Look down

Postcards are everywhere. True of any tourist center. There is one that shows the bell tower reflected in a puddle on the street. It’s actually quite nice as postcards go. I bought it but haven’t managed to send it off yet.

So it is raining here, which I appreciate — love a good shower. And I was kind of in a hurry to get to work this morning, slept late, running late, no coffee kind of brain haze going on and I was looking down and began noticing the reflections of these massive stone buildings around me. Then I started realizing that I’m walking on stone, not asphalt or concrete. From there I spiraled somewhere into the question of how much this place must weigh. And the age of it all hit me, and the rain and the fog. And my rushing seemed pointless. So I stopped, looked up, looked down. Place and time. You can’t ever fix it, but you can feel it. Capische?

4 responses to “Look down

  1. so please send postcards, yes? did the one i goofily mailed to your apartment ever arrive? i need to send one to the bibliotec.

    after a night of rain and some pretty good howling rain (probably the north edge of Sandy’s storm), atlanta is puddle-filled today as well. and i about wiped out on my iced-over front porch steps.

    do the cobblestones get icy?

  2. cobble stones do get icy.
    funny story about mail. I saw in my neighbor’s mailbox a card that had my name on it. so I performed a slight miracle involving patience and skeleton keys and pried it out of their box (probably commited a felony too, but who cares, I’m a dumb american right). The strange thing was that it wasn’t even one of my landlord’s boxes, it was some other box (maybe the lawyers that share my building). But, alas, it was not your postcard. Someone else sent me a very sweet card. Again, try to encourage the use of the FSU address. I think it’s best considering I’m starting a life of crime trying to get mail here.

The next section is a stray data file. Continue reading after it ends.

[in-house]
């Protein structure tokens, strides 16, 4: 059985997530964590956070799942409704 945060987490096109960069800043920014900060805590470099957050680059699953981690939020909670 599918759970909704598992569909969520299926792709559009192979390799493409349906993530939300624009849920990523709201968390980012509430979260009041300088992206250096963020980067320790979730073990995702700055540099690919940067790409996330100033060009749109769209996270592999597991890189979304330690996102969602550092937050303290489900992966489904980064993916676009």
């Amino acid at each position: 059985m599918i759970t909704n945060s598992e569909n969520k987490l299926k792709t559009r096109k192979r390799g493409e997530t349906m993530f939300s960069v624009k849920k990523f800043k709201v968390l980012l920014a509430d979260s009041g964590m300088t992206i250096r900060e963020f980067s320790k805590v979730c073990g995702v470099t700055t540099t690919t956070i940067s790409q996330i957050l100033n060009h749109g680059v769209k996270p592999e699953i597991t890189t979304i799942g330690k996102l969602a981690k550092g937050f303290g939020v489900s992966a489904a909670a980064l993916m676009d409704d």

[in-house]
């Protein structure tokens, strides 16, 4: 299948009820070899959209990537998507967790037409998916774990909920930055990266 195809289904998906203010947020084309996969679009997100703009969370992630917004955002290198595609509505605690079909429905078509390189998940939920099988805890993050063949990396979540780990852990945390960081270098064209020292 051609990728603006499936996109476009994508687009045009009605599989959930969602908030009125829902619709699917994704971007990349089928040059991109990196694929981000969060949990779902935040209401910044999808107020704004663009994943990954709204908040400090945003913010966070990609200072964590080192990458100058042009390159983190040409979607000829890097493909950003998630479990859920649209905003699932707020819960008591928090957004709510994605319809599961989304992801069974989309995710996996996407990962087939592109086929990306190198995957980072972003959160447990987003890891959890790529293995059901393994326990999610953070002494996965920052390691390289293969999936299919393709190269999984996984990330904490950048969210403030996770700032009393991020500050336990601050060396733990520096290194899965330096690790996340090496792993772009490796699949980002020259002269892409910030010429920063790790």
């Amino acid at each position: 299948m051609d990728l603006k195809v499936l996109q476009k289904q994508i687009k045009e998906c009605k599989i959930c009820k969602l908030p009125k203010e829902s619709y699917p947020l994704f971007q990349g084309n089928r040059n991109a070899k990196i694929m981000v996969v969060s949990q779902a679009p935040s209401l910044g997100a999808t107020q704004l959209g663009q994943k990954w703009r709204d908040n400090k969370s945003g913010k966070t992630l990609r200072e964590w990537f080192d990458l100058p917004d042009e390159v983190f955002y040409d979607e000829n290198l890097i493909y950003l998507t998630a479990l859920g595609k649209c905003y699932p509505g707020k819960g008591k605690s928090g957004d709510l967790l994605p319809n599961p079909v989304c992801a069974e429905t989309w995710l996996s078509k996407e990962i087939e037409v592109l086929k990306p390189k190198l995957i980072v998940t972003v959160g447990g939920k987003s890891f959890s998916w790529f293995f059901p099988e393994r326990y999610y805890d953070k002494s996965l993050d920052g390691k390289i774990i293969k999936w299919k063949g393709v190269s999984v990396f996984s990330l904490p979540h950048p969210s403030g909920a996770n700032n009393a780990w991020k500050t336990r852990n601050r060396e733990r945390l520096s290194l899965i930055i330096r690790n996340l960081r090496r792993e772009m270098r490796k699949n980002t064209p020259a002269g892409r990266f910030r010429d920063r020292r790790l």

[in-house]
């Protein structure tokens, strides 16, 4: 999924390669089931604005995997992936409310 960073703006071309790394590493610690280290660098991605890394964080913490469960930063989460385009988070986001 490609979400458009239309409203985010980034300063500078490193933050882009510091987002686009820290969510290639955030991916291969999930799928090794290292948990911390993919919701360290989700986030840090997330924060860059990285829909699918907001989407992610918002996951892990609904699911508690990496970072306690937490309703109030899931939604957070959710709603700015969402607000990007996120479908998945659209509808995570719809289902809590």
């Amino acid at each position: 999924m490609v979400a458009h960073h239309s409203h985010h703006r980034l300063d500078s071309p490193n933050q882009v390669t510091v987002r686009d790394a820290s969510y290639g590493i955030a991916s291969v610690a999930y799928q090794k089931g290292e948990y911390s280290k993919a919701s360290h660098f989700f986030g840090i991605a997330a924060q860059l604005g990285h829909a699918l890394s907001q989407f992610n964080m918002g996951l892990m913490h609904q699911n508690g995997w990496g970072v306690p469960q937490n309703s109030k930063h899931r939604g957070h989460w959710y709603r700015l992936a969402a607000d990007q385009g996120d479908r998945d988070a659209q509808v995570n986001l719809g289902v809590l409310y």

3. I can so completely understand your moment of recognition. When you all of a sudden realize that you’re walking on centuries old structures. When I lived in Belgium I had that sort of experience often and I never quite got over it. Or used to it. I lived near Tournai, which is where Childiric (the grandfather of Charlemagne) was buried. Years earlier they discovered his grave accidentally in a simple, non-descript church that I would not normally pay much attention to. No massive cathedral burial was this. One day I was walking to a lesson and they had found a 600-year-old grave site under a road that I had walked on every day to get to my lesson. Fantastic.

    I hope you never get used to it either. Tourist experiences someplace like that is nothing compared to day-to-day living!

  4. Eric, I knew you’d get it. It is just strange to try to express — these moments of now and past blending.

Leave a Reply

Fill in your details below or click an icon to log in:

WordPress.com Logo

You are commenting using your WordPress.com account. Log Out / Change )

Twitter picture

You are commenting using your Twitter account. Log Out / Change )

Facebook photo

You are commenting using your Facebook account. Log Out / Change )

Google+ photo

You are commenting using your Google+ account. Log Out / Change )

Connecting to %s